Also, you don't rebel against Parliament. You can only rebel when the King becomes a tyrant and when the King is no longer the protector or guardian of your liberties. They have to lay these issues at his feet in order for rebellion to be justified. So I think this list of grievances is interesting in its particulars and more generally, because they blame all this stuff that previously might have been blamed on Parliament on the King.
"He has refused his Assent to laws, the most wholesome and necessary for the public good." That is a reference to the fact that after the colonial legislatures approved a law, then it would go to the governor in that colony for approval. Then it would be sent to England for approval. And there are cases in which the Crown refused to pass certain laws that the colonists thought would be good for them.
The colonists feel like Britain is coming between them and their just right to representative government in their own colonies.
"He has dissolved Representative Houses repeatedly, for opposing with manly firmness his invasions on the rights of the people." I think one of the things that really started to get to the colonists was the fact that the Royal Governors, whenever they were threatened because the assemblies were passing resolutions opposing British laws, would then send the representatives home. They would dissolve the legislatures and the legislatures could not reconvene on their own merits.
They would go down to a local tavern and reconvene in the name of the people, but they didn't have the legal authority of the legitimate government, the royal government. And so the colonists increasingly felt that Britain was violating their right to representation in their own colonial legislatures.
"Suspending our legislatures"—that refers to the fact that in certain colonies, the Parliament prohibited the legislature from meeting. That violated the people's basic right to elect representatives who would govern them. And then the Declaratory Act of 1766, which was passed in the wake of the repeal of the Stamp Act, said that Parliament had the right to pass laws governing the colonies in any case whatsoever and Parliament intended that to apply to taxes.
And the colonists said that no, they would agree to laws that Parliament passed that were for the governance of the Empire, but they would not agree to pay any taxes that were not passed by their own representatives. Those in particular refer to this issue of no taxation without representation.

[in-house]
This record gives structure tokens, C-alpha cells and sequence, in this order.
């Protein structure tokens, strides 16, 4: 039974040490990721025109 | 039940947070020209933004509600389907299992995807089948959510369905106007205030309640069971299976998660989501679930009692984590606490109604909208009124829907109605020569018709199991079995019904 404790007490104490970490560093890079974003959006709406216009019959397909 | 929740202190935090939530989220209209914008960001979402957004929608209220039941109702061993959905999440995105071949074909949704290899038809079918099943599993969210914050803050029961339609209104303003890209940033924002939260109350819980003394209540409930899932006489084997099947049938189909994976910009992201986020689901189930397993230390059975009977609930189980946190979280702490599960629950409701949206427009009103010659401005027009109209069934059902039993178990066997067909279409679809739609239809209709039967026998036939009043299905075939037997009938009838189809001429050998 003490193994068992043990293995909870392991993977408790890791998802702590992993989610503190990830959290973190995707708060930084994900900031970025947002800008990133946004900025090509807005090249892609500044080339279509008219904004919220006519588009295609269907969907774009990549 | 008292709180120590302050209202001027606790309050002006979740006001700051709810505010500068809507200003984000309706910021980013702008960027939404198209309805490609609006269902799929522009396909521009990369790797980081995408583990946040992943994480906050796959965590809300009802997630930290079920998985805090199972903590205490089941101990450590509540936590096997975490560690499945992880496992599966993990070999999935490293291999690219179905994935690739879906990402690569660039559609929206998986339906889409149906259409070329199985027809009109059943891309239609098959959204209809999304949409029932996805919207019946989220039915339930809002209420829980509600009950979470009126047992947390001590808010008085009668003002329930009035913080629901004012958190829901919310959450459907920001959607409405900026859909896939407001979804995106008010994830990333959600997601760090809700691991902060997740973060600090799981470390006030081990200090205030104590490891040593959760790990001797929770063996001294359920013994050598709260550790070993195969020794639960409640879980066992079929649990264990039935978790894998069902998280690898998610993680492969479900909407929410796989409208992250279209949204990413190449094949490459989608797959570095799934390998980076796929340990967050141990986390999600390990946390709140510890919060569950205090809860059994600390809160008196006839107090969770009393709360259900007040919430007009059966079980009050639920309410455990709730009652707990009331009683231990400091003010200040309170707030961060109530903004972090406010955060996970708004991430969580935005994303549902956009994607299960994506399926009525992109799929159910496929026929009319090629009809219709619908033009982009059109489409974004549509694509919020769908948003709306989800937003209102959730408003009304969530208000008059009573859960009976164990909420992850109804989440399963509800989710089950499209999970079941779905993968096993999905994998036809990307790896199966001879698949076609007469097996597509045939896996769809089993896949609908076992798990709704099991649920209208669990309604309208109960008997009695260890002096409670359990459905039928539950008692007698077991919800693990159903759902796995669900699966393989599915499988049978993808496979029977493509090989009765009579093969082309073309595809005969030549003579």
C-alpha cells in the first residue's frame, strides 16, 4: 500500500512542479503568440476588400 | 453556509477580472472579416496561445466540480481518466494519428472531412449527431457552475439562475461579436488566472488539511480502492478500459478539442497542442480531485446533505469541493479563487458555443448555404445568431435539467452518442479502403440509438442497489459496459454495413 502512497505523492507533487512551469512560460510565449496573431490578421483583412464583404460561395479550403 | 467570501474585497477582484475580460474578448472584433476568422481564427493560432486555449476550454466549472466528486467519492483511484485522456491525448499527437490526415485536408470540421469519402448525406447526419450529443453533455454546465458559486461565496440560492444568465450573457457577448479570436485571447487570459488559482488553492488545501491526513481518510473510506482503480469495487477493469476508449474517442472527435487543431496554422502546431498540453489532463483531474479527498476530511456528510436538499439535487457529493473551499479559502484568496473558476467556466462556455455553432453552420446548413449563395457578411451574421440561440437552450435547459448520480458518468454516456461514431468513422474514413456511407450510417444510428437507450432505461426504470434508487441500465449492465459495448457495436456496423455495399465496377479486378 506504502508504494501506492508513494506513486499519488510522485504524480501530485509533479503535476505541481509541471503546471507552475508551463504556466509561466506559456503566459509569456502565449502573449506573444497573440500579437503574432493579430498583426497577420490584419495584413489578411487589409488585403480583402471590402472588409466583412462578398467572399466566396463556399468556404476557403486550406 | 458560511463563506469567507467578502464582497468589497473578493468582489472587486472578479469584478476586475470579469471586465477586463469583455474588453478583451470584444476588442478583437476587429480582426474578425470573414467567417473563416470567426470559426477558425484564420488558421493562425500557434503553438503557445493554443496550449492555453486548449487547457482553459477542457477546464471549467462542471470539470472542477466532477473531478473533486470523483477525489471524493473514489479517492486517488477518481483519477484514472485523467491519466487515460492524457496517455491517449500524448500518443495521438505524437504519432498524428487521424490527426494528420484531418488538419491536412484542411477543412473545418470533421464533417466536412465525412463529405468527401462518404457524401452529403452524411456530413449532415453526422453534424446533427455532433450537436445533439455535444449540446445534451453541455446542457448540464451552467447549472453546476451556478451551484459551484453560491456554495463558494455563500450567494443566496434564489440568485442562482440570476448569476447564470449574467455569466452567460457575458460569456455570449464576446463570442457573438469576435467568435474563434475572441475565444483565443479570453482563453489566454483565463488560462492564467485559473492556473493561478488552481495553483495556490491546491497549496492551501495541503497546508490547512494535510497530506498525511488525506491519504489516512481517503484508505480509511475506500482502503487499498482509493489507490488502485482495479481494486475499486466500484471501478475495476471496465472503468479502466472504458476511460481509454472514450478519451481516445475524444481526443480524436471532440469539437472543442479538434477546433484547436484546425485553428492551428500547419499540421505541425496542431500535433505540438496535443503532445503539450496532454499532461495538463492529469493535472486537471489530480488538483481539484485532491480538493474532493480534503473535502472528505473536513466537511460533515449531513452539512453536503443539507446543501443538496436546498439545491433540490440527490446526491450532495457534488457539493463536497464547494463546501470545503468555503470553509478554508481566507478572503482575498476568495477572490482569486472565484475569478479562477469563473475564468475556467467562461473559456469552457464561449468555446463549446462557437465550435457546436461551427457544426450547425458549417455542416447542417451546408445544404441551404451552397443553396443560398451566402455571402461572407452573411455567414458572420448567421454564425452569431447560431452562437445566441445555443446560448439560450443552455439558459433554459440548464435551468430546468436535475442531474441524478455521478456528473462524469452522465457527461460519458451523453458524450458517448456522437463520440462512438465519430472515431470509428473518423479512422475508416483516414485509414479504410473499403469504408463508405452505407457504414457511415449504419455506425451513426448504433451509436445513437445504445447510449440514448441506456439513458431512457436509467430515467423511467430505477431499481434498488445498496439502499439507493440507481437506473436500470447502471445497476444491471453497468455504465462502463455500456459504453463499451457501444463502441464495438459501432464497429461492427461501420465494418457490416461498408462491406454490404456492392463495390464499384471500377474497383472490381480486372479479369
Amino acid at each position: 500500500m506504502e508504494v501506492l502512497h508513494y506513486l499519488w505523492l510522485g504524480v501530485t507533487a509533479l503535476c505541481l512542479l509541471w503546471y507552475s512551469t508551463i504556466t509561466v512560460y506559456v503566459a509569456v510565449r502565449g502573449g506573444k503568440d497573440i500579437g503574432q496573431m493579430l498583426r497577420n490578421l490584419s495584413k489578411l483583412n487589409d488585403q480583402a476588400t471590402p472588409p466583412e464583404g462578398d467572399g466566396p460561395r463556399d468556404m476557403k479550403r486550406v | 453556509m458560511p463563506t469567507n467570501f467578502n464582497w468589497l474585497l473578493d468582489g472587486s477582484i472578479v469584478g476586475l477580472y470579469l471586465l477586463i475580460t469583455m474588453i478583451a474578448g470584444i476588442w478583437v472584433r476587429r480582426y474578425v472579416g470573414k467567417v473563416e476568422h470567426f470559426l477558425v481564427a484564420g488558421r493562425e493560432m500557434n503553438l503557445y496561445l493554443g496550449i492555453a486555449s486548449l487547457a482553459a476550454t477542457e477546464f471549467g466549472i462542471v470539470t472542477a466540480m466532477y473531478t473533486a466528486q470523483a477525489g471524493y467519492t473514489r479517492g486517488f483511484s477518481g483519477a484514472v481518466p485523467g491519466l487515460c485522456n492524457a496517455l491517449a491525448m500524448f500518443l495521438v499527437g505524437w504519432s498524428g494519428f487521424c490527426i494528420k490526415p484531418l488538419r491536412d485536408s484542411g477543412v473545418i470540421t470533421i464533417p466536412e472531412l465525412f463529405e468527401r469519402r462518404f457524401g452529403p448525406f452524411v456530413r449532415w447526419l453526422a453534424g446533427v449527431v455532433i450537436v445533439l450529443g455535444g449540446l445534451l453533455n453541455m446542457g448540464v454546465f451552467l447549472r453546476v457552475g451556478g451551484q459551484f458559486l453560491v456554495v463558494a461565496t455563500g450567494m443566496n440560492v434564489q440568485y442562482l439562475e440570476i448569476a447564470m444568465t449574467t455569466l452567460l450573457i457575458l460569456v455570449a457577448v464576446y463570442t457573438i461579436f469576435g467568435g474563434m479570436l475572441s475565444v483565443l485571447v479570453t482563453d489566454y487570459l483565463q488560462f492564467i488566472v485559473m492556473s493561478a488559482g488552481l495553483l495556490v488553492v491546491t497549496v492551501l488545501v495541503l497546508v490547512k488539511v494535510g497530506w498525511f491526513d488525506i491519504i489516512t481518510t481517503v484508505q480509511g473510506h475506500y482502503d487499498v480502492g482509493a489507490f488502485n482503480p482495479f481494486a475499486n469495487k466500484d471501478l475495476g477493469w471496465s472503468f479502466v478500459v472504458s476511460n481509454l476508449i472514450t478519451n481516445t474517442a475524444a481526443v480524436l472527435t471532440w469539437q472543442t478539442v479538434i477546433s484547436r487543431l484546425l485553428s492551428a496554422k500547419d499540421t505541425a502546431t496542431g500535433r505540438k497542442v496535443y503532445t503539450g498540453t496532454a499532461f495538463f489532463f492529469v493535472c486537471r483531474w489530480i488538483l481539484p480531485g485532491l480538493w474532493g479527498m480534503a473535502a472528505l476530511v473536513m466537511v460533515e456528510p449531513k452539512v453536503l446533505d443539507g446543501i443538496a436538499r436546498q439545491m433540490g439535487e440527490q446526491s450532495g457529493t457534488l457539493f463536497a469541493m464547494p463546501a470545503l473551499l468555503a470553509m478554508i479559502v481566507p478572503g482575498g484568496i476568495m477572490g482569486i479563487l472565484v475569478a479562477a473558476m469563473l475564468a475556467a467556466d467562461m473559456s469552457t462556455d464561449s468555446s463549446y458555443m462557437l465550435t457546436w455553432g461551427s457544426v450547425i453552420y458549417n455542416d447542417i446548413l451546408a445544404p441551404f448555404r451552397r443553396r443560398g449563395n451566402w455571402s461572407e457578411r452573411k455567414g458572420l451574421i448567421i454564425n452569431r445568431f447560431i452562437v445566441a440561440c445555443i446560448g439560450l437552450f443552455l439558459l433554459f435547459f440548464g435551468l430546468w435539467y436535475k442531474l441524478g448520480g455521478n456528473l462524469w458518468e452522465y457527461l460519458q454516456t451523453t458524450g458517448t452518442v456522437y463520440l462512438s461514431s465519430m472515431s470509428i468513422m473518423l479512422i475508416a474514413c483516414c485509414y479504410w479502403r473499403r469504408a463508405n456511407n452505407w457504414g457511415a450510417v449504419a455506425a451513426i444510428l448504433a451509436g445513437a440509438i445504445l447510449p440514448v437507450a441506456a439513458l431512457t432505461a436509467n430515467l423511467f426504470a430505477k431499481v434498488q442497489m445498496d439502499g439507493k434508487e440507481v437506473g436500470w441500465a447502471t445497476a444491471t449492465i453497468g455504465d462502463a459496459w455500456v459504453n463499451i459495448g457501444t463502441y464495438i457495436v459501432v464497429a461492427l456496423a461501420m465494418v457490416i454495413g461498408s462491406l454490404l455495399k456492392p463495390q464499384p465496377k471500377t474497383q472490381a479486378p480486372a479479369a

The Anglo-American idea of taxes was that taxes are a gift of the people to the government and the government uses those taxes to preserve life, liberty, and property for the security of the state, for the security of the people. The people can't be forced to give these taxes without their consent. That doesn't mean that the people meet personally to vote on taxes, but through their representatives. So as long as they are electing representatives to an assembly, then that assembly has the right to vote taxes and they are bound to pay those taxes even if they don't agree with the particular policies. They can change the person who they elect.
"In every stage of these Oppressions, We have Petitioned for Redress in the most humblest terms." And from the colonists' point of view, at every point since 1765 when they first became aware of what they perceived as change in British policy, they took steps to let Britain know that they were upset. They did this by sending petitions to the King, to the House of Lords, to the House of Commons. They did this by passing resolutions in their colonial legislatures. They did this by boycotting British goods. They did this by gathering together in a Continental Congress and by passing resolutions as a united group.
The government didn't listen. The people of Britain didn't listen. "Our repeated petitions have been answered only by repeated injury. A Prince, whose character is thus marked by every act which may define a Tyrant is unfit to be the ruler of a free people."
Effects of the Declaration
One of my favorite paragraphs is this next one. "Nor have We been wanting in attentions to our British brethren." This is a reference to the British people. "We have warned them from time to time of attempts by their legislature to extend an unwarrantable jurisdiction over us. We have reminded them of the circumstances of our emigration and settlement here. We have appealed to their native justice and magnanimity and we have conjured them by ties of our common kindred, to disavow these usurpations which would inevitably interrupt our connections and correspondence."
They're referring to the fact that the people of the Colonies felt that the people of Britain were also suffering under the King and Parliament. They pointed to a number of laws that had caused riots or protests in Great Britain. John Wilkes was a dissenter who'd been elected as a member of Parliament and who was denied his seat by Parliament. There was a great outcry in Britain and so the people of the colonies felt that the King and Parliament were becoming oppressive, not just to the colonists in North America but to the people of Britain themselves. And if they made common cause, then Parliament and the King would stop it.
But the people of Britain didn't rise up the way the colonists expected and make common cause with them. They didn't see themselves as allied. What this paragraph is doing is saying: we've appealed to you to join in our fight against tyranny but you've ignored us.